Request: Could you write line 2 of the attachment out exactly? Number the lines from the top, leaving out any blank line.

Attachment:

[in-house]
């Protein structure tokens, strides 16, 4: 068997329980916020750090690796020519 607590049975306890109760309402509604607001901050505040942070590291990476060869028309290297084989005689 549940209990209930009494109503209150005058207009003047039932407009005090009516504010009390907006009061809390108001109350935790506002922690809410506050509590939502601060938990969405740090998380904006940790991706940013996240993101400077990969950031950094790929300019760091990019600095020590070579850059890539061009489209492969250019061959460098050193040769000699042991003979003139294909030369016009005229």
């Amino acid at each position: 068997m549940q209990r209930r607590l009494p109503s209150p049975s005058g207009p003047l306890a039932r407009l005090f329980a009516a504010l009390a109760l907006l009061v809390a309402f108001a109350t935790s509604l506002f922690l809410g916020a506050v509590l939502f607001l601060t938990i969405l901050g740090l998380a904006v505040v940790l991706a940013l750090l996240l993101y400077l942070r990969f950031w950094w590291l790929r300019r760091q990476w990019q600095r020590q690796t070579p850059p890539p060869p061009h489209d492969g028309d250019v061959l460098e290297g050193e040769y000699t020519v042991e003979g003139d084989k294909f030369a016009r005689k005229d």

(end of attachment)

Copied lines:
């Protein structure tokens, strides 16, 4: 068997329980916020750090690796020519 607590049975306890109760309402509604607001901050505040942070590291990476060869028309290297084989005689 549940209990209930009494109503209150005058207009003047039932407009005090009516504010009390907006009061809390108001109350935790506002922690809410506050509590939502601060938990969405740090998380904006940790991706940013996240993101400077990969950031950094790929300019760091990019600095020590070579850059890539061009489209492969250019061959460098050193040769000699042991003979003139294909030369016009005229």